When Nairo Quintana leaves his team hotel lobby every morning this week in Calpe, Spain, a left turn brings him to a vast deployment of team vehicles currently hogging almost all the spots in a fenced-off car park, among them the truck for his new squad for 2020, Arkea-Samsic.
And if the Colombian turns right? As chance would have it, Quintana would then find himself on exactly the same broad boulevard where he broke away for a stunning Vuelta a España stage victory for Movistar just a few months ago. It’s also the same road down which Quintana, clad in the red jersey of Vuelta leader, tackled the closing kilometre of a very technical 2016 time trial.
For cyclists, the road is often a metaphor for life, one direction indicating the past, another a new direction in life.
“In 2016 the time trial was the last obstacle en route to victory,” Quintana tells Cyclingnews during Arkea-Samsic’s training camp this December “and this was where I took my most recent win as well.
“So they’re good memories to have, unforgettable ones, and it’s nice to be back here, but now I have to look ahead.”
Movistar, as it happens, are holding their pre-season training camp in the same hotel. As a result, Quintana is wearing normal civilian clothing, capped with an enormous baseball cap, for interviews, and his Movistar kit in training.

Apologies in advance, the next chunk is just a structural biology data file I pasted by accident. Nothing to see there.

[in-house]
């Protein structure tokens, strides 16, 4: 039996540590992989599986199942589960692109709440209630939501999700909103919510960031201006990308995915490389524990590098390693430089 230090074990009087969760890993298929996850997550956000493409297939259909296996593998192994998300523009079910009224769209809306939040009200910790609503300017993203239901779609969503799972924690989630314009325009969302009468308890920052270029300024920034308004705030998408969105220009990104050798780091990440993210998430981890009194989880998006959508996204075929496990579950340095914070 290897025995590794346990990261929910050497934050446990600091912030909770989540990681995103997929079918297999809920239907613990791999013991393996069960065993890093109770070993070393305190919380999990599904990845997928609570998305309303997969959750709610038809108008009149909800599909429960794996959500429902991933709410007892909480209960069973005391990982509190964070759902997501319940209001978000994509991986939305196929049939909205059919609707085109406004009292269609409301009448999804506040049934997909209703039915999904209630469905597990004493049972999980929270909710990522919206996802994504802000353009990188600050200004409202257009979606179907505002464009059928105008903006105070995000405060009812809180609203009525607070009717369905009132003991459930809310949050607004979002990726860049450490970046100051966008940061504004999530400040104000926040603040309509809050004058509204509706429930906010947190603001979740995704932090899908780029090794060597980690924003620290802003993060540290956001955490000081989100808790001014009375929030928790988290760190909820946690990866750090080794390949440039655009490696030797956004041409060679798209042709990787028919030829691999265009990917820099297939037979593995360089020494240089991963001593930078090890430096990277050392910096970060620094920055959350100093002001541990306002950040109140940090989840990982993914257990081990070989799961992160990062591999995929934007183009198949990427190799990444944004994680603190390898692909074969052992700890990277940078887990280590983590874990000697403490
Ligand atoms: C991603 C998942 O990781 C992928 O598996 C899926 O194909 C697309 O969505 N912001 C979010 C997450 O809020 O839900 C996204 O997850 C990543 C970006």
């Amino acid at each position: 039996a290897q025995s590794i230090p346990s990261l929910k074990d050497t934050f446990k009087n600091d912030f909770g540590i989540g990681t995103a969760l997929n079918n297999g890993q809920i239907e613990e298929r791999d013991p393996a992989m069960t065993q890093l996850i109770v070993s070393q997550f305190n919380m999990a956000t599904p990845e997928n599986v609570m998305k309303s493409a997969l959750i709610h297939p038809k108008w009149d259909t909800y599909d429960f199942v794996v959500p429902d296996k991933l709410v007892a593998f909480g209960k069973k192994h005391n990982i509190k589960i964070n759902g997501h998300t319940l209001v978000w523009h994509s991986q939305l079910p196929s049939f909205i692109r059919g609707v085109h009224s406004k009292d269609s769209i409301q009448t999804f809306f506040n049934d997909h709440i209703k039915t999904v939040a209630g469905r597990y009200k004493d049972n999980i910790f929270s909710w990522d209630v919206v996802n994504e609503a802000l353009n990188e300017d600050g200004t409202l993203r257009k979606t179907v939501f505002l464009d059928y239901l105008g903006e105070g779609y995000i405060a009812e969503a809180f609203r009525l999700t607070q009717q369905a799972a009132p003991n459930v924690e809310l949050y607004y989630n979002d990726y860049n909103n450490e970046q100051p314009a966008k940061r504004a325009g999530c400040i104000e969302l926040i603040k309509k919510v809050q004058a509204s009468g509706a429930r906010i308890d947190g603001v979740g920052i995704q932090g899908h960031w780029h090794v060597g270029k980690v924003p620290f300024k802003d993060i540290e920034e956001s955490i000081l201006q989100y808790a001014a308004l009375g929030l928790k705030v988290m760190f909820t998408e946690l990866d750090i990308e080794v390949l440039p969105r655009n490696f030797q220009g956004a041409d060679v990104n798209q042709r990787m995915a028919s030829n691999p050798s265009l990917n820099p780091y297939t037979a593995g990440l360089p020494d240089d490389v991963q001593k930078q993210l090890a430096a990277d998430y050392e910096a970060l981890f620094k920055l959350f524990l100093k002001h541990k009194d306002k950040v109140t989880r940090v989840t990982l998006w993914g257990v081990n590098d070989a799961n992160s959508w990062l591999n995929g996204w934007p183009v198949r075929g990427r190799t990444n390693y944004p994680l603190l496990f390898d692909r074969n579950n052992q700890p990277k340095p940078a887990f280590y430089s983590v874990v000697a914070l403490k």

It means that Quintana’s blue-clad figure is still indistinguishable from his former Movistar teammates every time a group of riders – there are no less than eight squads in this particular hotel – merge during training rides or crowd into the hotel lifts.
But not for long. December 31 and so the end of Quintana's Movistar contract, is a bare two weeks away. On January 1, 2020, the division between the Colombian’s past and future will broaden much more noticeably.
Nobody could disagree that 2020 marks a key turning point for Quintana, given Movistar was Quintana’s team for the last eight years and in which he’s had almost all his major international triumphs.
Barring a couple of footnotes that chapter is effectively over, and Quintana says he’s fully focused on the challenges to come with his new squad.
“Things are going well, this is the team’s second training camp, and I’m in a team which is growing well and fast, because it wants to step up in 2020 and we’re aiming to form part of the WorldTour,” Quintana observes.
“Fortunately, we’ve got some very important invitations [to races] lined up, which gives me a certain degree of calm when it comes to focusing on training and above all helps me look forward to the objectives I’ve got for the season.
“And we’ve got a good team, one that will allow us to fight for the races we take part in or at the very least for a podium place without any problems.”
Arkea-Samsic’s radical makeover will see a raft of major talent signed to back up Quintana on the climbing stages. This includes his brother Dayer, who raced for Neri Sottoli in 2019 and loyal mountain domestique Winner Anacona, who won the Vuelta a San Juan and also joins from Movistar.
“Having Dayer on the team is good for me, on and off the bike, because having somebody from my family on the team matters to me a lot - and he’s also going to be a key team player. And Winner has always been there in those important moments when you need back-up, and it’s great to be able to count on him again in the days to come,” Quintana explains.